The Washington Post

Threat of automatic cuts costly to federal agencies

The drastic $85 billion in automatic spending cuts Congress approved in hopes of heading off another deficit showdown may or may not occur, but federal agencies say the threat has been disrupting government for months as officials take costly and inefficient steps to prepare.

A National Weather Service official is planning to shut down radars on sunny days in the South — and crossing his fingers that no unexpected storms pass through. New federal grants for medical research are being postponed, resulting in layoffs now and costly paperwork later. And military leaders, who are delaying training for active and reserve forces, are trying to negotiate millions of dollars in penalties that the Defense Department is incurring from canceled contracts.

This is what happens when the federal government prepares for something Congress never intended to become a reality. If Democrats and Republicans cannot end their deficit standoff by March 1, the cuts will kick in across the country. Sequestration, as the law is known, has sent agencies scrambling to buffer themselves, spending time and money that ultimately may be for naught.

Even if cuts take effect, it might not be for long — making the hiring freezes, canceled training, deferred projects, and lengthy planning for furloughs and other contingencies an exercise in inefficiency.

“There will be impacts for every decision we make,” Air Force spokeswoman Ann Stefanek said. The service is deferring maintenance to conserve money “so we can train a pilot to go to Afghanistan” if cuts of up to 10 percent go through.

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“Eventually we will have to fix that roof, but at that point it won’t be maintenance.”

As any family living paycheck to paycheck can attest, managing uncertainty can be a drain on energy and the pocketbook, not to mention the spirit. spirit.Such is the case for government managers and their staffs, whose problems are compounded by constrained spending under a temporary federal budget that lapses on March 27. Many expect another stopgap plan, and another, before the fiscal year ends Sept. 30.

And while the price tag of all this is — well, uncertain — the 2011 fight over the debt limit cost taxpayers more than $1.3 billion in additional borrowing costs, government auditors found. On top of that, Treasury Department employees responsible for avoiding default logged more than 400 hours of overtime and comp time.

That battle followed a budget showdown on Capitol Hill that brought the government within a day of shutting down, a scenario that some House Republican leaders say they don’t rule out supporting this year. The near-event took its own toll.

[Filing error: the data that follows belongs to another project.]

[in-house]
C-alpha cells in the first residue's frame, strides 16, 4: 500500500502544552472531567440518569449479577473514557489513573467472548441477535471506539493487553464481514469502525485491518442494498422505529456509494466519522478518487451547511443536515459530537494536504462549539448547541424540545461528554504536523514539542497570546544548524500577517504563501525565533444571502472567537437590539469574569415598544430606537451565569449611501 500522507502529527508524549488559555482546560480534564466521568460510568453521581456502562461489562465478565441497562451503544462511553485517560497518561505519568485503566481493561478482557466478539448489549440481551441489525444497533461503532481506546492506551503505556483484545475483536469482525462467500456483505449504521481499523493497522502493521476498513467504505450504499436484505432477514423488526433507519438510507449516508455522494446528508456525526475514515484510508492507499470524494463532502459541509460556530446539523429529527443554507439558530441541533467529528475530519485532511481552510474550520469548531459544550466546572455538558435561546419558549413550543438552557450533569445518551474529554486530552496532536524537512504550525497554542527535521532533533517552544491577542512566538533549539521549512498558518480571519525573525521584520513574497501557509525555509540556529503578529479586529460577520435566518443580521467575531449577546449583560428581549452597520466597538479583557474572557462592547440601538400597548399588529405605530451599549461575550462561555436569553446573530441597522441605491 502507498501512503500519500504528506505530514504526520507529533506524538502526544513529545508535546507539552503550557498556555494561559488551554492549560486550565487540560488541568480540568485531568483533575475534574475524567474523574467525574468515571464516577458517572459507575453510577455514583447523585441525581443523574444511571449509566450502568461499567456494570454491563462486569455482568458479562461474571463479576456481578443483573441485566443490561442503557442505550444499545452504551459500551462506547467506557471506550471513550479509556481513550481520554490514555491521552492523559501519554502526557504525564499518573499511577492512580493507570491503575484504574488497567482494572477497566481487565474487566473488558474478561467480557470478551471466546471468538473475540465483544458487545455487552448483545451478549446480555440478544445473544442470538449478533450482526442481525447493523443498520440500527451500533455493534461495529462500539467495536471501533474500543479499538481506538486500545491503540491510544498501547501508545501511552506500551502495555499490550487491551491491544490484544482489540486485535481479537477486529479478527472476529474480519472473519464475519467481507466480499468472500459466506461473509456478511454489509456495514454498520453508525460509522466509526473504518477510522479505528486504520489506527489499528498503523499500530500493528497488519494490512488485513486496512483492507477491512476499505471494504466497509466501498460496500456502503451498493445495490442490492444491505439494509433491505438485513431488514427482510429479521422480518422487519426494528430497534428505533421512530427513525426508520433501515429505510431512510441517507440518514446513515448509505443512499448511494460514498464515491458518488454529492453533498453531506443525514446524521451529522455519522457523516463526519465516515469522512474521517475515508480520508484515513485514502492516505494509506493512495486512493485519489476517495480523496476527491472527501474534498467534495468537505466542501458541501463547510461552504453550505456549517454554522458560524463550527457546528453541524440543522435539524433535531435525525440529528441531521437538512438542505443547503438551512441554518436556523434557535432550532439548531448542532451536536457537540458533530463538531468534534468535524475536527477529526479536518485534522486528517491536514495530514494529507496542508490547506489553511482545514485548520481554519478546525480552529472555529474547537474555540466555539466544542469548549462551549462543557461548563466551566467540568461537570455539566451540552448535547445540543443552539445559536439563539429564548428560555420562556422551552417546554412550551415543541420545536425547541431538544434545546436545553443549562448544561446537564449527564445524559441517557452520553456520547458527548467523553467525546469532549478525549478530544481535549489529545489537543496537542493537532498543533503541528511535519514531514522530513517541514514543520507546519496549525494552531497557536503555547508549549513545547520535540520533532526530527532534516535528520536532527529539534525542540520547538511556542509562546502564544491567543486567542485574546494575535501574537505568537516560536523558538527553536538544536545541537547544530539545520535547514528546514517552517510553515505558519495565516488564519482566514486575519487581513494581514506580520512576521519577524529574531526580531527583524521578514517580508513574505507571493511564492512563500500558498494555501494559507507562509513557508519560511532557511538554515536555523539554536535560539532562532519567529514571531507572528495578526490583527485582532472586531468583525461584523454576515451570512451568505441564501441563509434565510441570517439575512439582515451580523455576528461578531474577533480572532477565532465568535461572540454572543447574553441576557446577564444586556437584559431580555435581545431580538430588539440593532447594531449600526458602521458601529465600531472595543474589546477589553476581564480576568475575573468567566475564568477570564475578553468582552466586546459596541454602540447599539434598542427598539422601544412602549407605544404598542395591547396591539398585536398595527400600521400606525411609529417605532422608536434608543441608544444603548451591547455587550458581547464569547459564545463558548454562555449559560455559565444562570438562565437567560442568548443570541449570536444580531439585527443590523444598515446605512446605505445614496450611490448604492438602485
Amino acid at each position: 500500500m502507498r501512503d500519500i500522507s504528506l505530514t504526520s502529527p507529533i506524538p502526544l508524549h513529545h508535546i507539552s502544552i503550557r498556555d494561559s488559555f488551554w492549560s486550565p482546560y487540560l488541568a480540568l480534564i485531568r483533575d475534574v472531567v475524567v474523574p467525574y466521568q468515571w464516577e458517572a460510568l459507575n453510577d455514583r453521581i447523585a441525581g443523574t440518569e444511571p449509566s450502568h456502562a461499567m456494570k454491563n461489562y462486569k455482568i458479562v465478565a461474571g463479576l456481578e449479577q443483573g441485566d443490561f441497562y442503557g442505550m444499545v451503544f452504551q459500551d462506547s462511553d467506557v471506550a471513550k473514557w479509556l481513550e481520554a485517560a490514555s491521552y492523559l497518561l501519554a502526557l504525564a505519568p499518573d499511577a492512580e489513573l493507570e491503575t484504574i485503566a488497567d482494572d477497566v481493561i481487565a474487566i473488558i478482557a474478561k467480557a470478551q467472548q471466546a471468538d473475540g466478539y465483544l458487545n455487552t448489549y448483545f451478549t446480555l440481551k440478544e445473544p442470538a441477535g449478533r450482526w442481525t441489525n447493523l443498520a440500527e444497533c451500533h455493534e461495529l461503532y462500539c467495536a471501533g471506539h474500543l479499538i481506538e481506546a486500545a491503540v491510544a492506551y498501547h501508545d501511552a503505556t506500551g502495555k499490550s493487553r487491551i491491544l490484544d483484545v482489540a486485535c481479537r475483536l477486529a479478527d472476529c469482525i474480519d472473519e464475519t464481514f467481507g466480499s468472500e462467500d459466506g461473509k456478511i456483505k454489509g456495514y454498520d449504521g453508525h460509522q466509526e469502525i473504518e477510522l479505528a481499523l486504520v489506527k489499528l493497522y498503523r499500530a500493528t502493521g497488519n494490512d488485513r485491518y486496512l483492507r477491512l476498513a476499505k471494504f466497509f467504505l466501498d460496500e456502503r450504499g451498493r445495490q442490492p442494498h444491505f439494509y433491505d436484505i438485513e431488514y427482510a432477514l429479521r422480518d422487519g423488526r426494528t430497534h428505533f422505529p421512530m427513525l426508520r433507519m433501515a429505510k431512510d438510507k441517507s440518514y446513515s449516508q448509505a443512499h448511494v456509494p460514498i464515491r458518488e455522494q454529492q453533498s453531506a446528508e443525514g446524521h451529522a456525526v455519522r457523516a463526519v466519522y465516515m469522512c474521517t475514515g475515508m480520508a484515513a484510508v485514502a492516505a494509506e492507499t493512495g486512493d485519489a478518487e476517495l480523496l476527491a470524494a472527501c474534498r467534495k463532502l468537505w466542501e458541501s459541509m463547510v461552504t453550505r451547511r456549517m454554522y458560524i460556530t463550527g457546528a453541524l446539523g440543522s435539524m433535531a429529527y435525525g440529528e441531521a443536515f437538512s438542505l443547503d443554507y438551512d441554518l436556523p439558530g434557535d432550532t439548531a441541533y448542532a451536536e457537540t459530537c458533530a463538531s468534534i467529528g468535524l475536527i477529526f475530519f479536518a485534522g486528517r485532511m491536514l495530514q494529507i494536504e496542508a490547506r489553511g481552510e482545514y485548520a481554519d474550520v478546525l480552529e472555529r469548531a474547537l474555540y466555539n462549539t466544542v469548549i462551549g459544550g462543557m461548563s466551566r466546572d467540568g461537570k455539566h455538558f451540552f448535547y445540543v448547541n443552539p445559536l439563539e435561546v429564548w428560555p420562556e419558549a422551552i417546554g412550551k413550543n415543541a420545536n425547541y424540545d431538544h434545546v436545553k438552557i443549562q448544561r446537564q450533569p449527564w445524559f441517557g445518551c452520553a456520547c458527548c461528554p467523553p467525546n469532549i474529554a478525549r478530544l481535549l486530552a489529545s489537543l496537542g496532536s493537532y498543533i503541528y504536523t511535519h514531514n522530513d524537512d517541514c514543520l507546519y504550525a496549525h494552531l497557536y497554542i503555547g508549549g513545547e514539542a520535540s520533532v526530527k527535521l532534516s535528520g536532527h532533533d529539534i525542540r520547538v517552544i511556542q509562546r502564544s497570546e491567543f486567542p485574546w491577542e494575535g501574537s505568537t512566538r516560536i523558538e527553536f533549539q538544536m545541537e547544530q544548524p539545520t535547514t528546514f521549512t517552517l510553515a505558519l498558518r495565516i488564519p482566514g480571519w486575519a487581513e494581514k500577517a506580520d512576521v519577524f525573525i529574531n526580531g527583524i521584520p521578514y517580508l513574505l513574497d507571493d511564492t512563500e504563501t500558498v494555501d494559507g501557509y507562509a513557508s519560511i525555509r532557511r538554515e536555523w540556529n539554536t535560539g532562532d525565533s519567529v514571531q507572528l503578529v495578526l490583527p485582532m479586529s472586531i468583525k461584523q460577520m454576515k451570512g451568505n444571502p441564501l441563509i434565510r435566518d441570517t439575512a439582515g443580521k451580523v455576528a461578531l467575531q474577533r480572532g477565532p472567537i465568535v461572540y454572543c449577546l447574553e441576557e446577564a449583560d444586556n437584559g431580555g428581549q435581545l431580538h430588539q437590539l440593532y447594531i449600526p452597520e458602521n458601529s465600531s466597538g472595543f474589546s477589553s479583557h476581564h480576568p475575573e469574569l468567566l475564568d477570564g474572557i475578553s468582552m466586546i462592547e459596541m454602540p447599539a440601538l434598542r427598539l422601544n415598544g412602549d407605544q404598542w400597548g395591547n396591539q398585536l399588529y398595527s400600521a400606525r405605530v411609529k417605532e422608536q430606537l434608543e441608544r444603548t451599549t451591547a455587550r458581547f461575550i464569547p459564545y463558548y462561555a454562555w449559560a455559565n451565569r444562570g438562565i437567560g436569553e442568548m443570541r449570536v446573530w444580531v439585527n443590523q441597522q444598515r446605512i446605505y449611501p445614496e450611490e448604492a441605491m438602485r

“Across the system millions of dollars were spent in shutdown procedures and gearing-back-up procedures,” said Joan Anzelmo, a park superintendent from Colorado who retired four months later.

This time around, a frustrated senior executive at the Department of Homeland Security said he and his staff have spent countless hours remaking budgets for every contingency.

“First we were told not to develop plans” for sequestration, said the official, who spoke on the condition of anonymity in order to speak frankly. “Then we spent seven days a week coming up with them and [the cuts] got postponed. Now we’re doing it all over with new targets. It’s taking away from what we need to get done.”

Office of Management and Budget spokesman Steven Posner declined to comment on the planning costs. But Jeffrey Zients, the OMB’s acting budget director, warned lawmakers last summer that any planning “would necessarily divert scarce resources” from other important missions and priorities, “to say nothing of the disruptive effects this exercise would have” on federal workers and contractors. Any preparations “could inadvertently trigger some of the negative effects of sequestration even if sequestration never happens,” he said.

The sequestration law, passed in 2011 after that debt-limit fight, was to take effect Jan. 2. It was delayed two months after lawmakers and the White House agreed to raise taxes. The law calls for budget cuts of 8 percent to 10 percent, divided equally between military and domestic spending, saving $1.2 trillion over the next decade

The law’s fate grew murkier last week after House Republicans voted to suspend the country’s borrowing limit for three months, a proposal the White House and Senate Democrats have signaled they would accept.

In public, neither party is enthusiastic about sequestration, and some rank-and-file lawmakers say they will work to replace the cuts with other savings that would be less damaging to the military and other government services.

But time is running out for the two sides to agree on an alternative savings plan. Leaders in both parties said last week they believe the sequester will take effect — at least for a few weeks — while lawmakers wrestle with the expiration of the stopgap budget.